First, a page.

NASA's Cassini Spacecraft captures this view of Saturn's biggest moon, Titan, with Saturn rings in the foreground.
Regards: NASA / JPL / Space Sciences Institute
The dense atmosphere that moves Saturn's largest moon, Titan, can come from burning organic materials in the moon's interior.
Titan captivates scientists for its thick atmosphere – mostly nitrogen gas – and its liquid methane and ethane. Its atmosphere is thicker than Earth's, and it is the only other body of the solar system with large amounts of liquid on its surface.
Complex molecules of Titan, including organic materials, substances that contain carbon make it a promising place to develop life. (And a good place to get to know one day with the help of robot submarines). [Titan Landing Pictures by Huygens Spacecraft]
"Organic chemistry is undoubtedly happening to Titan, so it's an undeniable source of curiosity," says Kelly Miller, a researcher at Southwest Research Institute in Boulder, Colorado, and lead author of the new work.
"Since Titan is the only moon in our solar system with a significant atmosphere, scientists have long wondered what its source is," Miller said. "The basic theory is that ammonia ice from comets has been transformed by effects or photochemistry in nitrogen to form the atmosphere of Titan. comets: complex organic material. "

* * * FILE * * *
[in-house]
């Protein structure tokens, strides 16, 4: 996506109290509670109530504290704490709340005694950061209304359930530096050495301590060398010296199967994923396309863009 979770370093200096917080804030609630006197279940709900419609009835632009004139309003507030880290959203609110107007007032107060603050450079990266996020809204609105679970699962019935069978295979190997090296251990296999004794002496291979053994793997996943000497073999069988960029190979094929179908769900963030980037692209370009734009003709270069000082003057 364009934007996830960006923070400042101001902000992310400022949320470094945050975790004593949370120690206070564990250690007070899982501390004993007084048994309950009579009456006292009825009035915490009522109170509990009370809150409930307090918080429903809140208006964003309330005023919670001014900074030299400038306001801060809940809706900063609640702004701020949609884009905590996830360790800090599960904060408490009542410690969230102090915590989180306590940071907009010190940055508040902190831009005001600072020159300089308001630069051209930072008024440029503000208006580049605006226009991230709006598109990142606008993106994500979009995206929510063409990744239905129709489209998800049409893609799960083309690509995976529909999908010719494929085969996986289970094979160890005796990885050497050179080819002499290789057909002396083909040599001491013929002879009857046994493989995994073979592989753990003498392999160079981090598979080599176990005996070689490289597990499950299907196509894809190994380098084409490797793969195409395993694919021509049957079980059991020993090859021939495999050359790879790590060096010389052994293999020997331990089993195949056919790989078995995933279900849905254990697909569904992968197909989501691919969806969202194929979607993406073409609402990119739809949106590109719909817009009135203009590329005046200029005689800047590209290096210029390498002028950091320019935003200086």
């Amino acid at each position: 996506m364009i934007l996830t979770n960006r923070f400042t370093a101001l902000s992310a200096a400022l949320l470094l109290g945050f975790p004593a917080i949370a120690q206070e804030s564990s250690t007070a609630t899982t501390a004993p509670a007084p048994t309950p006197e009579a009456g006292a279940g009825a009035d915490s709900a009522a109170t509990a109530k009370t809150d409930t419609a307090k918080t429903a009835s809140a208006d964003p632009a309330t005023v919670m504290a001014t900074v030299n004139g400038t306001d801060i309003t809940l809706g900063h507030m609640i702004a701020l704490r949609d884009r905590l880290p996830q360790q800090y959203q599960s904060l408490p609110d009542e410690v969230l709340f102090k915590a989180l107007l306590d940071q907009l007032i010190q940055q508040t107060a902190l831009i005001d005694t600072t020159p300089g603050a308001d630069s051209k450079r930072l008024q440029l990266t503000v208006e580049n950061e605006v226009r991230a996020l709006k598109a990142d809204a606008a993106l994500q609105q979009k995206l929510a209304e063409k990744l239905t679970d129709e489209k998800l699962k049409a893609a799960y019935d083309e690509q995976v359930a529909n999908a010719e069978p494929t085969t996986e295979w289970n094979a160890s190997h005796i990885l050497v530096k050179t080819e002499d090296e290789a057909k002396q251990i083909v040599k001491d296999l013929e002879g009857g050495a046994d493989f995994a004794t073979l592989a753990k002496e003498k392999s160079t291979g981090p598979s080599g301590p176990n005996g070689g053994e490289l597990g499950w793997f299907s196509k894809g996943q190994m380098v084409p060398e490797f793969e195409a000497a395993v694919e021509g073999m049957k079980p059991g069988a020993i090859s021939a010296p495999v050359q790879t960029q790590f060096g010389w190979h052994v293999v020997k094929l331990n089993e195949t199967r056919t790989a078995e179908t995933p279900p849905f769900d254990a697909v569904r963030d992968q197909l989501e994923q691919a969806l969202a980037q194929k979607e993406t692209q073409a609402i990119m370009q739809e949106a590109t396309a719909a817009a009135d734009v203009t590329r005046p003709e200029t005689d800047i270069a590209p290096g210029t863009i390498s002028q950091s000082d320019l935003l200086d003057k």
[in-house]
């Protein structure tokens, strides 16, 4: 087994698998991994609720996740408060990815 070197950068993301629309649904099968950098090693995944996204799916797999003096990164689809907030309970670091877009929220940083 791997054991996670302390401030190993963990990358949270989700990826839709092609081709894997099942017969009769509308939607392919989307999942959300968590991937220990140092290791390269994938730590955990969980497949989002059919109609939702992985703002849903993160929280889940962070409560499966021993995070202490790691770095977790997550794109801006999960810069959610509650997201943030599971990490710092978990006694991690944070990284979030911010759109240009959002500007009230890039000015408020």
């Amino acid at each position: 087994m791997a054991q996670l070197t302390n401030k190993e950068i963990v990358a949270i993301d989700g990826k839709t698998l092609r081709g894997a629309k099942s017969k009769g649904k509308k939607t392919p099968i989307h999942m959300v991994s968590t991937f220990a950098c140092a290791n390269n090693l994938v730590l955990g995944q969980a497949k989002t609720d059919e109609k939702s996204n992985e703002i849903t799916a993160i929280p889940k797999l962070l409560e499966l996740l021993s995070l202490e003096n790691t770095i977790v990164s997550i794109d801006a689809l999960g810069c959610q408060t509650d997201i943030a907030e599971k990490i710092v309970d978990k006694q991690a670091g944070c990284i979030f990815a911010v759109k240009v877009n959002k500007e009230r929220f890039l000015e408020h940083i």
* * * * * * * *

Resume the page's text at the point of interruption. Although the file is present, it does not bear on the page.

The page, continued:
The composition of the atmosphere of Titan does not coincide completely with the types of nitrogen and other materials found in comets. Plus, the 5 percent of Titan's atmosphere, made of methane, raised another question: it reacts quickly to form organic substances that would fall to the surface, so how is it filled?
Miller's team considered data that the spacecraft Rosetta has gathered around the 67P / Churumov-Gerasimenko comet, which reveals that the comet is half ice, quarter rock and a quarter of organic material, according to the statement. These materials, present in the early solar system, could also build Titan.
"Comets and primitive bodies in the outer solar system are really interesting because it is believed to have remained the building blocks of the solar system," Miller said. "These small bodies can be included in larger bodies like Titan, and the dense, rich in organic rocky material can be found in its core."
And, according to Miller's calculations, this type of organic material in comets, if it was at the core of Titan, can produce gases similar to today's Moon atmosphere. The thermal models of the Moon's interior suggest a toast environment that can fill or even generate much of Titan's atmosphere.
"If you cook something, it will produce gas," Miller said. Approximately half of Titan's nitrogen atmosphere and all methane can come from baking organic matter in the warm moon interior, according to the statement.
The new work is described in detail on January 22 in The Astrophysical Journal.